61. 61. Stimuli• Stimuli exists in the environment in which a person lives. Stimuli increase the probability of extracting a specific response from a person. Stimuli may be two types :• a) Generalisation• b) Discrimination.
  62. 62. • GENERALISATION takes place when the similar stimulus repeats in the environment. When two stimuli are exactly the same, they will have the probability to extract a specific response.• DISCRIMINATION has wide applications in organisational behaviour in view of individuals differences. In discrimination, responses of the individuals vary according to different stimuli.• For example. A supervisor may respond to a high producing worker in a positive manner, but in a different manner to one producing very less.
  63. 63. Responses• The stimulus generates response. The response may be in the physical form or in terms of attitudes or perception. However, the responses need to be operationally defined and preferably physically observable.• The response of the individuals is termed as ‘ behaviour ‘. The response may be either positive or negative.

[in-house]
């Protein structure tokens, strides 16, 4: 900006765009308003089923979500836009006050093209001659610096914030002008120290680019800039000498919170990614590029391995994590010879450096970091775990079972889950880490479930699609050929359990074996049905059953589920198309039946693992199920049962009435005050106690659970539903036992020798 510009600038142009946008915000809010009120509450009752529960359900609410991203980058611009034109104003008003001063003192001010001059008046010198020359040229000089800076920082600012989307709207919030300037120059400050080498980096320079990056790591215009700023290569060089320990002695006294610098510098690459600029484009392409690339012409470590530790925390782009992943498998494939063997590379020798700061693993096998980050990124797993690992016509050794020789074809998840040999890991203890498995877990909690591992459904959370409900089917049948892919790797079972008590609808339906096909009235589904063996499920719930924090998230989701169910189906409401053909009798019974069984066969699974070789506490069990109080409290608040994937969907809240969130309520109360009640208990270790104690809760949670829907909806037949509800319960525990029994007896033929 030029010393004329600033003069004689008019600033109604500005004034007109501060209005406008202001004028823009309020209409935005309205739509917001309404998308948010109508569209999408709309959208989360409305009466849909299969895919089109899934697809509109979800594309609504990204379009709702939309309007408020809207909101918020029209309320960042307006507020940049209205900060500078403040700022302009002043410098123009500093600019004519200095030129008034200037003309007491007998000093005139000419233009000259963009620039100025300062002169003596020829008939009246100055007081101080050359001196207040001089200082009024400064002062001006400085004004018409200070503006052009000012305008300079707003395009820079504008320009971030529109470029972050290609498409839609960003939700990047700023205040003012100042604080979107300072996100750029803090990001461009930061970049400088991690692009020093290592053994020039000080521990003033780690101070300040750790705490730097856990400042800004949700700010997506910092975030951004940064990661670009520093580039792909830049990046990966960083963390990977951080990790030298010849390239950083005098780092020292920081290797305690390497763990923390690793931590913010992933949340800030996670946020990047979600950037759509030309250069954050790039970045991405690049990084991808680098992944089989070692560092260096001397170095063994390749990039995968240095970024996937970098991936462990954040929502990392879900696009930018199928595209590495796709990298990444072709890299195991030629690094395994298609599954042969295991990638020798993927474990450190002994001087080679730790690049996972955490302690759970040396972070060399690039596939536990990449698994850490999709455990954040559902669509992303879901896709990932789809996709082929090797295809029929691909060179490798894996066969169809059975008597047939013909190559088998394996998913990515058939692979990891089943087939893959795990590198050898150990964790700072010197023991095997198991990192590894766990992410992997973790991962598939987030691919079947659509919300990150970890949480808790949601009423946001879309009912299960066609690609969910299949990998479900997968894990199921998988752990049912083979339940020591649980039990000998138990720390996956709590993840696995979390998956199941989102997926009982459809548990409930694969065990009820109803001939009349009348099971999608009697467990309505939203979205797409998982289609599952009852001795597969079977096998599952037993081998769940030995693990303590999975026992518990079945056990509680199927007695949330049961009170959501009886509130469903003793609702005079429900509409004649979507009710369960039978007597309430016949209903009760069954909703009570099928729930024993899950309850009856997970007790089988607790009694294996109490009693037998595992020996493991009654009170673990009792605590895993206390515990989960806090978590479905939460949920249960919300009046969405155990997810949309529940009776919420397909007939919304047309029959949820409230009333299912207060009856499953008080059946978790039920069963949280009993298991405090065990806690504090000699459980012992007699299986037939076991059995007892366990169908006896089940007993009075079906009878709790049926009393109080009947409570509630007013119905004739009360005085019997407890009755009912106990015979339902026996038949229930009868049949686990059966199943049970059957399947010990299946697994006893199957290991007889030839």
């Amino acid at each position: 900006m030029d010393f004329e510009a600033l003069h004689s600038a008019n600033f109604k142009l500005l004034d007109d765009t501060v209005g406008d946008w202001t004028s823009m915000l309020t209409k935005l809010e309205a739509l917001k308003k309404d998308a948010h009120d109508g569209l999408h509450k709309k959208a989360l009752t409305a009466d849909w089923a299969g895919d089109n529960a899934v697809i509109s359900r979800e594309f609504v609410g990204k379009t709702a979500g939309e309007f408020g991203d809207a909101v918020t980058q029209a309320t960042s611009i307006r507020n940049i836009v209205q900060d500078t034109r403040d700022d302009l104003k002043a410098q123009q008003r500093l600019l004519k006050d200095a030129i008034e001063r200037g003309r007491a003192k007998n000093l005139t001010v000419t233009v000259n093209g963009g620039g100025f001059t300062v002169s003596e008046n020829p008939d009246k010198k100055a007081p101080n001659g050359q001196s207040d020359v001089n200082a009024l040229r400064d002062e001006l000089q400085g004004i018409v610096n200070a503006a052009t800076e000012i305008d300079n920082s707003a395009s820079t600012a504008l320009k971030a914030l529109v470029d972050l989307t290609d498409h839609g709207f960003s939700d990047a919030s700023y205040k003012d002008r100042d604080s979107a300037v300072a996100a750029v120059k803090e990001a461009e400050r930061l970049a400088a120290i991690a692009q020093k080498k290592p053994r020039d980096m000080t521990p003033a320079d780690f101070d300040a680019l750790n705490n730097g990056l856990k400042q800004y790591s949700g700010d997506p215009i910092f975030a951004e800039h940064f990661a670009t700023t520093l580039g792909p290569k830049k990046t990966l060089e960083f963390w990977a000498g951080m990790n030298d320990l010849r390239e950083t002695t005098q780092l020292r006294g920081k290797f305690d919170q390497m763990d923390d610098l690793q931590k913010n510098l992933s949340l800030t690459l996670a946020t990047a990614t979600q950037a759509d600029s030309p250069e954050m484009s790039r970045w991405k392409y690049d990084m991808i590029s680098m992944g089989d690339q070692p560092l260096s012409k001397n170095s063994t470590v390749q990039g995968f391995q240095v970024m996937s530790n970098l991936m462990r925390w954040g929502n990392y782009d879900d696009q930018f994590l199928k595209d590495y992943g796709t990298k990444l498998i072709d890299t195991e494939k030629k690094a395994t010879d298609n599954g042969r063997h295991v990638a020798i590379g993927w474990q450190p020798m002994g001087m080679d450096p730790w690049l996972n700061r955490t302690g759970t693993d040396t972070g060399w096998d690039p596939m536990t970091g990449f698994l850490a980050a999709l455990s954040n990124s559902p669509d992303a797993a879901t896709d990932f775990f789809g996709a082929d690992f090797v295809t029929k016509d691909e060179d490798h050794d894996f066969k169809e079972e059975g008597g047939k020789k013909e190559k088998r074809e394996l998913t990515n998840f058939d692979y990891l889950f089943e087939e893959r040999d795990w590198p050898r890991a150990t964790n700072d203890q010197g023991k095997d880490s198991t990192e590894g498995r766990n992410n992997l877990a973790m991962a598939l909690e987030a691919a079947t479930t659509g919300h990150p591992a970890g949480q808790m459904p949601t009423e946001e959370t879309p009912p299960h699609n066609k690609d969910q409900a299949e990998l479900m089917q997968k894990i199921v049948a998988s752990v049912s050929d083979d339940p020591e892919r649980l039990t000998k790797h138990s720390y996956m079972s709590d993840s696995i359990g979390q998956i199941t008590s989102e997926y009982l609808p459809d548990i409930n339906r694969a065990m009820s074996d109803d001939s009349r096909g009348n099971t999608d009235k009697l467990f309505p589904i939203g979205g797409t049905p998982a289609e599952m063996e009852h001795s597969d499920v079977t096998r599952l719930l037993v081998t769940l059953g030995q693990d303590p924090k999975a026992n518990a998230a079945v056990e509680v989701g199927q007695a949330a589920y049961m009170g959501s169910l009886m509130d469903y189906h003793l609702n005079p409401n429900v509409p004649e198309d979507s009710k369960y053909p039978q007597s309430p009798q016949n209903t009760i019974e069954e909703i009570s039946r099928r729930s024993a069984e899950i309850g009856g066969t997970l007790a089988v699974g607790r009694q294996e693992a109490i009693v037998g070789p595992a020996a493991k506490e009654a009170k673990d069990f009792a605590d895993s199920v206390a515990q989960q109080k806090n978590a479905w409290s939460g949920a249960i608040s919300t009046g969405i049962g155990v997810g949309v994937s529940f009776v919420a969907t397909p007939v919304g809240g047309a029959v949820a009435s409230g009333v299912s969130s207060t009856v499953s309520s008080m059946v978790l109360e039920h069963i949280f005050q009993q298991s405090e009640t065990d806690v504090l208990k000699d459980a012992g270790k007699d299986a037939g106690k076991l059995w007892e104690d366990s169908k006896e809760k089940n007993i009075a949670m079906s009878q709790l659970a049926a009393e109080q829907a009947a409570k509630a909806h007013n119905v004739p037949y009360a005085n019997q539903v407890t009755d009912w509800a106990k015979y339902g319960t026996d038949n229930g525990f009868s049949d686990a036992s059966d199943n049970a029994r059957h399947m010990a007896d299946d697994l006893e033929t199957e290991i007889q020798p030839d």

64. 64. Reinforcements• Reinforcement is a primary condition of learning. Reinforcement is, anything that increases the strength of response and tends to induce repetitions of the behaviour that precede the reinforcement. Without reinforcement no quantifiable alteration of behaviour will take place. Reinforcement helps in the repetition of any behaviour.• For example. If an employee is rewarded for his hard work, he repeats his behaviour, i.e. he works harder to get the reward again.
  65. 65. Retention• The learned behaviour should be retrieved according to the needs. Retention means remembrance of learned behaviour over time.• Learning which is forgotten over time is called ‘extinction’.• When response behaviour returns without any intervening reinforcement, it is called “spontaneous recovery”.